Following our example, when we plot a graph for PTA in a cost-profit curve, it looks as shown below. The graph is drawn with the help of MS Excel software.


As shown, we have the cost depicted in the X-axis, whereas the profit is shown in the Y-axis. This graph has two lines: the “Sharer Line” and the “Ceiling Line.” The sharer line meets the ceiling line at PTA.

In the beginning, the target profit or margin is $30,000 with the target cost being $300,000. This is represented with the yellow dotted line. When cost overrun happens, the profit margin starts decreasing.

When we reach the PTA, we reach an inflection point and the ceiling line takes over. This line is utilized because, at PTA, the ceiling price has been reached. As you can see, there is still some profit of $10,000. The ceiling price of $360,000 is reached at the PTA cost (or ceiling cost) of $350,000. This is represented in the red dotted line.

This curve also explains how PTA incentivizes the contract. The buyer is willing to share a certain amount of cost overrun based on BSR, but beyond PTA, as the ceiling price is hit, the seller is fully responsible. As we have seen before, from this point onward the contract becomes an FFP one. If further cost overrun happens, obviously, the seller will incur losses and they will be a steeper!



I’ve put together a video depicting a graphical interpretation of PTA. It is taken from my PMP Live Lessons, and uses our example showing how PTA is used in cost overrun. I also plot the data for every $10,000 cost overrun in MS Excel. My video [Duration: 5m:29s] shows how the graph is plotted and the significance of PTA along with the ceiling line and sharer line.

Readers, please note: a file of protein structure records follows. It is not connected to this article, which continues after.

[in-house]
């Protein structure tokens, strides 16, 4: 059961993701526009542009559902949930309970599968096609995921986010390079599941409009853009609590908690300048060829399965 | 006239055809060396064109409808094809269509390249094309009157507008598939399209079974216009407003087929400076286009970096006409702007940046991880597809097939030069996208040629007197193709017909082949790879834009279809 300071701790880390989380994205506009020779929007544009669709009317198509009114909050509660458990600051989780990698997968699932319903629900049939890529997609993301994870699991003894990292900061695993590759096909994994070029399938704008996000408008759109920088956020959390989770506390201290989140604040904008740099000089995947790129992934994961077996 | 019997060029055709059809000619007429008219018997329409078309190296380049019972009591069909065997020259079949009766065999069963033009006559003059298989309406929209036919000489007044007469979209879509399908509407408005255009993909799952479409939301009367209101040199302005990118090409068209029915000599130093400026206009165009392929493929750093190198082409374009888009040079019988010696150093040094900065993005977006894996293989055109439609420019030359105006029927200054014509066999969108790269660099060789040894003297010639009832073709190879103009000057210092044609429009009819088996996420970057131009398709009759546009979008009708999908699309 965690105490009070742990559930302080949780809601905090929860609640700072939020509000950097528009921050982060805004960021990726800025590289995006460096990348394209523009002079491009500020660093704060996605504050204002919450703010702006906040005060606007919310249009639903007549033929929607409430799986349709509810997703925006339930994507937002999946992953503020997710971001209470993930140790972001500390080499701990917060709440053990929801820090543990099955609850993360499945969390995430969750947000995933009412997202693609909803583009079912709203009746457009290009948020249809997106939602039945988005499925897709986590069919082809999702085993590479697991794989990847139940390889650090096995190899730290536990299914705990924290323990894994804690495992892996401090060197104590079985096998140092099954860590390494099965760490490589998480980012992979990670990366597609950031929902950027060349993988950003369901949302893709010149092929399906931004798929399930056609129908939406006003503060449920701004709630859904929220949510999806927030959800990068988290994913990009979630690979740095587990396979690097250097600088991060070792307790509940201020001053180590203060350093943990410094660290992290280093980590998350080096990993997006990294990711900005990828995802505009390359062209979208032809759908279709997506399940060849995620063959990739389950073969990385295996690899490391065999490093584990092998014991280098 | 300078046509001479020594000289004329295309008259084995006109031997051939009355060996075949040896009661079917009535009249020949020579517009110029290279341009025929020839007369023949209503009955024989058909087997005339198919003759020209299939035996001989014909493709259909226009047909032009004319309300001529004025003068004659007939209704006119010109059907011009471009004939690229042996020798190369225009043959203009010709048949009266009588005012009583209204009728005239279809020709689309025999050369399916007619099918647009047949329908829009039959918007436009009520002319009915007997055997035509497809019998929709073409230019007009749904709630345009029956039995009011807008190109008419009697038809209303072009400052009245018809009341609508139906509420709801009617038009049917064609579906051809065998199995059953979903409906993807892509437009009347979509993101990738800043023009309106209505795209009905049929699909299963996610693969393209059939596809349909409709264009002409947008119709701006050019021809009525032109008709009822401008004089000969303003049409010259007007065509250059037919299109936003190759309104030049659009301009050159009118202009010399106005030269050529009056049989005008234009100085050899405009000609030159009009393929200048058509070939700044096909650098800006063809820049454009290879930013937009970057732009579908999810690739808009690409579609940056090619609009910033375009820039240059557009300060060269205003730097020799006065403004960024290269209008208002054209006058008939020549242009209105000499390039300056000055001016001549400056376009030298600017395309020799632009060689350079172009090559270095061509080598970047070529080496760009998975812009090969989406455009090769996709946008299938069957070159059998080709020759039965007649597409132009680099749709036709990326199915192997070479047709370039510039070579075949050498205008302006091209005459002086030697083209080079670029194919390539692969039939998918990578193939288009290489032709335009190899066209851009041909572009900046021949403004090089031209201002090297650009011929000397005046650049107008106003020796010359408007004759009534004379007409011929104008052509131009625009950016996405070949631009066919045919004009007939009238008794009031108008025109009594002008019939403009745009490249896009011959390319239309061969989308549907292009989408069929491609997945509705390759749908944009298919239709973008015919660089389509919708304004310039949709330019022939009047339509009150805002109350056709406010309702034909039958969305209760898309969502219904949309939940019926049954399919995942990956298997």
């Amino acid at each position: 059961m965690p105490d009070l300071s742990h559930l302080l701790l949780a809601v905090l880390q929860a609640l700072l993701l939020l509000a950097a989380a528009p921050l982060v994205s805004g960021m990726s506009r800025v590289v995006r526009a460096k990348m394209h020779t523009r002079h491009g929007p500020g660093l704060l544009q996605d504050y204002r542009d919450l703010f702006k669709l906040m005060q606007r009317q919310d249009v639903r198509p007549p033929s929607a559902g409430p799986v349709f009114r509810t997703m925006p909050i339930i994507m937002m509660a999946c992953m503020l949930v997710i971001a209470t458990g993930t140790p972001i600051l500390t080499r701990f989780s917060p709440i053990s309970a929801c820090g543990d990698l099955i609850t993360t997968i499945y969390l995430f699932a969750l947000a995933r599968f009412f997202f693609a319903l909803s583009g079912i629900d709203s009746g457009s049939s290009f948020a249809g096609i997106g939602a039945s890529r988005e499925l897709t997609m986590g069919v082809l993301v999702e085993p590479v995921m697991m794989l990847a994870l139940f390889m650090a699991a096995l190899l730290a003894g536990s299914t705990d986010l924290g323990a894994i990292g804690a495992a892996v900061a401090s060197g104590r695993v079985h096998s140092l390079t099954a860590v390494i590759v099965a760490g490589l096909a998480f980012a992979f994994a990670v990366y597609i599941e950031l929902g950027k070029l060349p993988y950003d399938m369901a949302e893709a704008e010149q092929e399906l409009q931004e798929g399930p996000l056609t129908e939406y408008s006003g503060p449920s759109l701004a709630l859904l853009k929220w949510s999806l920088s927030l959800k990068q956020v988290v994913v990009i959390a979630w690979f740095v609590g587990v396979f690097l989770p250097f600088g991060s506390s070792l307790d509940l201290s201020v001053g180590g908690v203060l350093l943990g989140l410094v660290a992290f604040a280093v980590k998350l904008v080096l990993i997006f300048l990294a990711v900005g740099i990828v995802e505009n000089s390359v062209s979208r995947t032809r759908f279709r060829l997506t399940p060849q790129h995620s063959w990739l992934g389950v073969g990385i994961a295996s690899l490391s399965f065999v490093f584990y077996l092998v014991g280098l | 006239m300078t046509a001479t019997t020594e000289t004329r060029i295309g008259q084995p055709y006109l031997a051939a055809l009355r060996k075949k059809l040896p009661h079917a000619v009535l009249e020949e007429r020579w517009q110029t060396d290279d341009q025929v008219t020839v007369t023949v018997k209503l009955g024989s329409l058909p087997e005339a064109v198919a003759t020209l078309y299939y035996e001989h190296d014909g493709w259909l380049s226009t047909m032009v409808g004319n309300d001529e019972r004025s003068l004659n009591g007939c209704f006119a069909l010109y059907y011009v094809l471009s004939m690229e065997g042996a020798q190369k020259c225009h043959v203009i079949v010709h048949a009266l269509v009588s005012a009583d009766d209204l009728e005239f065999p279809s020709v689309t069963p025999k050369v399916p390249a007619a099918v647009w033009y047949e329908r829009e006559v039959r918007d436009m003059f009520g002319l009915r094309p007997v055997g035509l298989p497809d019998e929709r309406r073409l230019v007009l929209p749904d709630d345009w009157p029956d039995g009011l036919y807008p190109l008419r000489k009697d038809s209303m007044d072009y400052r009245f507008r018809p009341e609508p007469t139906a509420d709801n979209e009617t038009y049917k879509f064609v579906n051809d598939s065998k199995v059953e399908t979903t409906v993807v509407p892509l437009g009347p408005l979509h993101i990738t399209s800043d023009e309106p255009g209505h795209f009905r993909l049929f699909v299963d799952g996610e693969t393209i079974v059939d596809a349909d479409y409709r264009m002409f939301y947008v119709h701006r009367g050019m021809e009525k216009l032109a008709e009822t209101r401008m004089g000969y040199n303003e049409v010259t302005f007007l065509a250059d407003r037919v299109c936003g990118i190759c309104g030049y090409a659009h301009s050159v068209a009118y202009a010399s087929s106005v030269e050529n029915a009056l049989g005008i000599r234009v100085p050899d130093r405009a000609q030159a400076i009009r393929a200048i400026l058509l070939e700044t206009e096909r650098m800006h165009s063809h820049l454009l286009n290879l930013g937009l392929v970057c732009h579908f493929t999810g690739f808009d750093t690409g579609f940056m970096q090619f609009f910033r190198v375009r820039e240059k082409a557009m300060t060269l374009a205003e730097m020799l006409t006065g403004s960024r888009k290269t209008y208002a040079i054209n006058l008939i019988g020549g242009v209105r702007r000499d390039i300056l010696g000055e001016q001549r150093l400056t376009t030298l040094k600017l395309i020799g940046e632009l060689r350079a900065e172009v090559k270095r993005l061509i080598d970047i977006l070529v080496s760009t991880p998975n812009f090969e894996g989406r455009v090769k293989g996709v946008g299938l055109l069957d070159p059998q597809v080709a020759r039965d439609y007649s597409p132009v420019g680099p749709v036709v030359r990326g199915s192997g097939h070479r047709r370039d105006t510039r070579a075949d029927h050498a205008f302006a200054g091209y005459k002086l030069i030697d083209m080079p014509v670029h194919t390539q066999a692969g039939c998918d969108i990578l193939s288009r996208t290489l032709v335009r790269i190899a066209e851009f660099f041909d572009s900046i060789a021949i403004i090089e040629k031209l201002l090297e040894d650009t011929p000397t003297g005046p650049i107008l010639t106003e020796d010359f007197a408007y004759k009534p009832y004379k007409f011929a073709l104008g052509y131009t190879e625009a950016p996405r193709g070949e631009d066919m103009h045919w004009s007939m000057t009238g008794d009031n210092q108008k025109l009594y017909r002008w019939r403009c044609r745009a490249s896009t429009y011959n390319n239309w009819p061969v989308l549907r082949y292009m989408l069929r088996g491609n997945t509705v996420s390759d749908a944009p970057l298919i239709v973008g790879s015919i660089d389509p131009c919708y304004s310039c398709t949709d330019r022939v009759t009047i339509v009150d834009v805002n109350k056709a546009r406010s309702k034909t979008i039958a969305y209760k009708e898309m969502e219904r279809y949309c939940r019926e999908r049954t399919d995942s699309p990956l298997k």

A Note on the PMP Exam

If you are an aspiring PMP, you may be wondering about the kind of questions you would be getting on PTA in the PMP examination. The questions are likely to come, but will be easy to solve if you have understood the concept I’ve outlined here well.

It’s always better to assume with facts than blind or total assumption. The concept of PTA nudges us in that direction—assume, but with data and facts.



[1] PMP Live Lessons – Guaranteed Pass or Your Money Back, by Satya Narayan Dash

[2] I Want To Be A PMP: The Plain and Simple Way To Be A PMP, 2nd edition, by Satya Narayan Dash

[3] Project Management Body of Knowledge (PMBOK) Guide, 6th Edition, by Project Management Institute (PMI)